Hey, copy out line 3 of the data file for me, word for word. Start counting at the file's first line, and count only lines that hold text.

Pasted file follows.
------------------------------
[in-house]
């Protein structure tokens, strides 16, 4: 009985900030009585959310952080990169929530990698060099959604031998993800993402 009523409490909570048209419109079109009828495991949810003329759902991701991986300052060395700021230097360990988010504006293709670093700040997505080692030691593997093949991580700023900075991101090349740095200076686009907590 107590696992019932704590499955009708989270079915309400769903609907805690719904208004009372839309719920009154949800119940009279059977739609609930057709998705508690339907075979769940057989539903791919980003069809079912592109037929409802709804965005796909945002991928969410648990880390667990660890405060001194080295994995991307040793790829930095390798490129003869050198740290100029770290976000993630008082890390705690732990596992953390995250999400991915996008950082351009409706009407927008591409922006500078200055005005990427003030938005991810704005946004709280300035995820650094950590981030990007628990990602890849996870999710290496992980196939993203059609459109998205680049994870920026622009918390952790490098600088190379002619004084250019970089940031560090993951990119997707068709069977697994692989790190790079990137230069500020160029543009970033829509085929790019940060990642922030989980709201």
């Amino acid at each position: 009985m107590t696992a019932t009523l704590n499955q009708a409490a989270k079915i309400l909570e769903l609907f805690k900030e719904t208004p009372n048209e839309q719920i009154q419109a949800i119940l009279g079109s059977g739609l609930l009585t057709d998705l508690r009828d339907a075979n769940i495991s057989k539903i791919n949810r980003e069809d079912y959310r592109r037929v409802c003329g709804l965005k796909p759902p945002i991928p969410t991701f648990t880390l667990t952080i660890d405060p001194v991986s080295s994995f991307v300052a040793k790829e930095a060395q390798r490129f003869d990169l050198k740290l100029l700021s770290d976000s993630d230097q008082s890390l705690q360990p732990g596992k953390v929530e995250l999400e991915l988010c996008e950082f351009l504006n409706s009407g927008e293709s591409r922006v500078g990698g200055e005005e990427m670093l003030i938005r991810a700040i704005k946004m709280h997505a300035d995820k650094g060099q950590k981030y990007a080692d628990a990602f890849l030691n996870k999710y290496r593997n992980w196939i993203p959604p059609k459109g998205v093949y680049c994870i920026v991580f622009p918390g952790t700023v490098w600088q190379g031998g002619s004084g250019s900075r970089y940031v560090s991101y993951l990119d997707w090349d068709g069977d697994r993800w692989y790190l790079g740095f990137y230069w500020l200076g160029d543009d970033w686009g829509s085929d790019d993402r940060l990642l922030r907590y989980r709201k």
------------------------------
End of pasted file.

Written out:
């Amino acid at each position: 009985m107590t696992a019932t009523l704590n499955q009708a409490a989270k079915i309400l909570e769903l609907f805690k900030e719904t208004p009372n048209e839309q719920i009154q419109a949800i119940l009279g079109s059977g739609l609930l009585t057709d998705l508690r009828d339907a075979n769940i495991s057989k539903i791919n949810r980003e069809d079912y959310r592109r037929v409802c003329g709804l965005k796909p759902p945002i991928p969410t991701f648990t880390l667990t952080i660890d405060p001194v991986s080295s994995f991307v300052a040793k790829e930095a060395q390798r490129f003869d990169l050198k740290l100029l700021s770290d976000s993630d230097q008082s890390l705690q360990p732990g596992k953390v929530e995250l999400e991915l988010c996008e950082f351009l504006n409706s009407g927008e293709s591409r922006v500078g990698g200055e005005e990427m670093l003030i938005r991810a700040i704005k946004m709280h997505a300035d995820k650094g060099q950590k981030y990007a080692d628990a990602f890849l030691n996870k999710y290496r593997n992980w196939i993203p959604p059609k459109g998205v093949y680049c994870i920026v991580f622009p918390g952790t700023v490098w600088q190379g031998g002619s004084g250019s900075r970089y940031v560090s991101y993951l990119d997707w090349d068709g069977d697994r993800w692989y790190l790079g740095f990137y230069w500020l200076g160029d543009d970033w686009g829509s085929d790019d993402r940060l990642l922030r907590y989980r709201k």